I mean, I have gone back and think about it. I fly around, obviously, as you know. You have a lot of time to think about what you might do or what you should do. But it's been my view we stick to the economic message. We obviously have to talk about other issues as they pop up, but people are even suspect about cutting taxes. They like to have a tax cut, but they're not certain it's going to happen. They think back to what President Bush said, back to what President Clinton said and they say, here's another guy that is going to promise me a tax cut. I say I am not Bill Clinton, and we do believe it's gaining a little traction now.

CROWLEY: Do you think it would have helped with the 15-percent tax cut for you to say specifically, "This is what I want to cut." Can you tell me now? Like, "These are some programs we don't need," because I think what we have heard from you is the things you do want to protect, but we haven't heard -- what is he going to cut? I hear that a lot when people...

DOLE: There are thousands of programs. I can go down the list and say we're going to cut, this, this, this. It seems to me when I say very clearly that President Clinton wants to increase spending 20 percent, I want to increase spending 14 percent, give that six percent back to the people, protect Social Security, Medicare -- of course you can't touch interest on the debt, maybe even add a little to defense spending. It's not rocket science, It's not that much money. $132 billion of this tax cut is for children, 40 million children, and it seems to me that it is a family tax cut. It's not a Wall Street tax cut, as I have said.

CROWLEY: Let me ask you something about Ross Perot you brought up earlier. Can you tell me the genesis of your decision to send Scott Reed out there and talk to Ross Perot? Had you talked to Mr. Perot prior to that?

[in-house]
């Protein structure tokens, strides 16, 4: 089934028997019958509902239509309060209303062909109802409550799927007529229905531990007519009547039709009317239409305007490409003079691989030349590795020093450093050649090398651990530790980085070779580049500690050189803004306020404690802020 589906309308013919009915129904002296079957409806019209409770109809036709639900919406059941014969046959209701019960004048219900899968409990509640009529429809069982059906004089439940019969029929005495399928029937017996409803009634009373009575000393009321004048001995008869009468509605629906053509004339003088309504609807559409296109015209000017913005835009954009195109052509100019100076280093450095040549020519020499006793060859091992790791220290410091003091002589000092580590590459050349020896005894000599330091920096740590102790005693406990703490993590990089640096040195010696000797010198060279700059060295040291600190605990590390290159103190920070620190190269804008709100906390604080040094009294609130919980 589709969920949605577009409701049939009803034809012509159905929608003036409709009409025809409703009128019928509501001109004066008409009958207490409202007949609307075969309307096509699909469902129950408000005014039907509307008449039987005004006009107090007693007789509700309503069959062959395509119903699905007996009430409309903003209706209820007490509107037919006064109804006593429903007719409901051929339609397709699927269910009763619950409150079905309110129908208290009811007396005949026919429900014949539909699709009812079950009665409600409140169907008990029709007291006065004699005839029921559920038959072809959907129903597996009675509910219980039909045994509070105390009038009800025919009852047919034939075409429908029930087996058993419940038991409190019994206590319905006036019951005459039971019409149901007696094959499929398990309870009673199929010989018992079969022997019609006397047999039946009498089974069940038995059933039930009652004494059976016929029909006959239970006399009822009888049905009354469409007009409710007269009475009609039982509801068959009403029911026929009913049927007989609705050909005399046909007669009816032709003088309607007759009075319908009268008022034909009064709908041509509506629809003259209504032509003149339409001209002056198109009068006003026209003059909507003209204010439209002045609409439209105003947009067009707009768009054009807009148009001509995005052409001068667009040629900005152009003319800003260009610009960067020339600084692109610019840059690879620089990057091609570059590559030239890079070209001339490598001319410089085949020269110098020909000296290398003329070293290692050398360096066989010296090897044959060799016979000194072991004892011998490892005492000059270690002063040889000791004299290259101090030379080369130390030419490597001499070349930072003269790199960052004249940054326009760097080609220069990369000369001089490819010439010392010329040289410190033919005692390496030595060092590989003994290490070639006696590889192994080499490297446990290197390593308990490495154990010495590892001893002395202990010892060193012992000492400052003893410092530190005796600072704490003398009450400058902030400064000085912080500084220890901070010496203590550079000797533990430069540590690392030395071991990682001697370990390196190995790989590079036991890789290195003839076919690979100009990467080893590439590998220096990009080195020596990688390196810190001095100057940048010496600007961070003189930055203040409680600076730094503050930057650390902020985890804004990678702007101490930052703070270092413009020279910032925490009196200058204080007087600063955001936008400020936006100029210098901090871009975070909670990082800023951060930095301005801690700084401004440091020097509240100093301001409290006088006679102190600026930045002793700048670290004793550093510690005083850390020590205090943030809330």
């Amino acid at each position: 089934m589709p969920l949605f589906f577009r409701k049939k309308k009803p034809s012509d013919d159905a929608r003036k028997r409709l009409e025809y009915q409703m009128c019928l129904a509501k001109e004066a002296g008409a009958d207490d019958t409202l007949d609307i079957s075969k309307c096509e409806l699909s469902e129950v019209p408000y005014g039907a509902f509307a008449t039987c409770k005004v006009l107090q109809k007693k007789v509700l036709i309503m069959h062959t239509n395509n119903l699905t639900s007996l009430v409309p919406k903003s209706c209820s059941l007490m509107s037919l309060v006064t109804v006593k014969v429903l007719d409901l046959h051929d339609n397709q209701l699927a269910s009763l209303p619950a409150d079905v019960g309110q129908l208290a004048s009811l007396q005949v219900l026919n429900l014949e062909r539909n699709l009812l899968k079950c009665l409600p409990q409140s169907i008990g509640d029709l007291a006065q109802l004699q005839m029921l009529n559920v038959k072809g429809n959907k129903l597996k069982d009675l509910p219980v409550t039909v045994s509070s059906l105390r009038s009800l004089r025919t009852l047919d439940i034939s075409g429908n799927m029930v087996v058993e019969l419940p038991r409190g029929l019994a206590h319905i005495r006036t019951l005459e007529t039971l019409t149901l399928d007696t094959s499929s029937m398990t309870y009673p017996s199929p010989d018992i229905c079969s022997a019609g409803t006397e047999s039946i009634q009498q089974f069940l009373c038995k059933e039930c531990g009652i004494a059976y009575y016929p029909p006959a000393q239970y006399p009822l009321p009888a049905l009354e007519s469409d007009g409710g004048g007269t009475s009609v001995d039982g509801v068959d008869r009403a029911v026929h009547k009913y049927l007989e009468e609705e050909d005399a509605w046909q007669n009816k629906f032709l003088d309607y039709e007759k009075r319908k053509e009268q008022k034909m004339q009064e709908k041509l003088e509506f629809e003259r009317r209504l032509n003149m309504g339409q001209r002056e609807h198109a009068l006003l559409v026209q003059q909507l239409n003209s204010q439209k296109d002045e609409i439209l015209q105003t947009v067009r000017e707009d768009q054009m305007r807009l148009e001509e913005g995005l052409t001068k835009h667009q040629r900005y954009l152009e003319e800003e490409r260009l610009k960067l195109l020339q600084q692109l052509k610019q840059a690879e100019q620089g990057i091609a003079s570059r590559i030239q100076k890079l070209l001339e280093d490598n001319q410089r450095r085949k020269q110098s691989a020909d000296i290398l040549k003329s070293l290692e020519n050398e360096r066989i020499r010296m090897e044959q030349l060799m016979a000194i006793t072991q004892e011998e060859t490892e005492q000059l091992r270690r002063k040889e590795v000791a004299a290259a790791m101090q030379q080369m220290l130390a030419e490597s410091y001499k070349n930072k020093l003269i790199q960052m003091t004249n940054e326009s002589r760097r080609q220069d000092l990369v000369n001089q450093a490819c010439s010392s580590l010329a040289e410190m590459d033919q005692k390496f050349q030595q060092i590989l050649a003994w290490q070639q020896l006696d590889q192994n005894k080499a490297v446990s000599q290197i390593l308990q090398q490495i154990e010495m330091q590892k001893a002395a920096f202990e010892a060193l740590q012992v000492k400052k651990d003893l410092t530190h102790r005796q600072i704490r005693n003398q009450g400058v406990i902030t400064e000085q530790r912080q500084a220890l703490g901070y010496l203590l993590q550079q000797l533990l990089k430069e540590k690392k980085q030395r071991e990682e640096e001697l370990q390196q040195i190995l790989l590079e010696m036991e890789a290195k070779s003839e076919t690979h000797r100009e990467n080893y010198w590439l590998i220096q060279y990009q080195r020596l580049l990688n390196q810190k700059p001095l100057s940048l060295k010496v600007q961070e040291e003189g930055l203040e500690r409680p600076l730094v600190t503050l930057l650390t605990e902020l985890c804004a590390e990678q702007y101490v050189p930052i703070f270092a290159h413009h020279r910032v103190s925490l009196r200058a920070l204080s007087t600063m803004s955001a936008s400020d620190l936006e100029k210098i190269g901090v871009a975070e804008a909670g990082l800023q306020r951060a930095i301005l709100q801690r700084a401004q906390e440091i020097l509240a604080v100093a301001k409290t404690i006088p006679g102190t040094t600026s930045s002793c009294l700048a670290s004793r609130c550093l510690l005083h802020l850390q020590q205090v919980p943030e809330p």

DOLE: No.

CROWLEY: Have you talked to him at all?

DOLE: I've talked to him a couple of times this past week, but it seemed to me, I mean -- I, again, I know a little bit about politics and I know that I am running against Bill Clinton and Ross Perot. This is not a two-person race. This is a three-person race. And without Perot in it in some of the key states, we do much better. So let's check it out. And we checked it out, and he finally indicated that he didn't have an interest in it, even though I think he's been supportive in some of the things he's said since his meeting with Scott Reed, my campaign director.

CROWLEY: What's been the nature of the conversations that you've had with him?

DOLE: Well I'm -- you know, we've known each other for a long time. We have worked together on veteran's issues, we have worked together to try to defeat president's -- Clinton's health care plan, on the balanced budget amendment. In fact, he's given, I think it's fair to say , $100,000 to the Dole Foundation for the Disabled years ago.

So it's been a friendly relationship. I think he has -- I think he believes that I am a person of integrity, somebody to trust, but he also believes that, you know, he has an obligation to the Reform Party . He is the candidate of the Reform Party.

But in any event, I mean, it makes it more difficult. I don't mind a fairly steep hill, but you've got to go straight up when you're running against Ross Perot and President Clinton. Obviously, the Clinton people like it this way. We prefer it just be a two-person race.

CROWLEY: What did he -- what did you talk to him about? Did you say, "Look, Ross, you have really got to get out of this thing?"

DOLE: No, I didn't say that. I mean, I know Ross Perot fairly well. I just said that -- I think I'm paraphrasing, I don't repeat conversations I've had with people. But I indicated to him I thought that we had a good opportunity of winning this race, but it made it more difficult because he was getting a lot of people who I thought would vote for me.

That was sort of the -- I said, you know, I would be happy to talk issues, any of the issues I would be happy to discuss. But it was a very friendly conversation. You know, we have talked together a lot over the years. It wasn't something that never happened or unique, just another conversation.

CROWLEY: But basically, he said, "I'm in it to stay?"

DOLE: Well, basically I think that was his final judgment. That was his final judgment. In fact, I think he's repeated that since, but he didn't indicate -- I didn't ask him that. I mean, I didn't call him to say, "Tell me yes or no." I just called to let him know that I appreciated him meeting with Scott Reed and that I thought about it a lot, November 5 was right around the corner. And it seemed to me that his staying in the race was a benefit to Bill Clinton, and I didn't believe he subscribed to Clinton's policies.

And -- But, after all, he has to make the judgment so...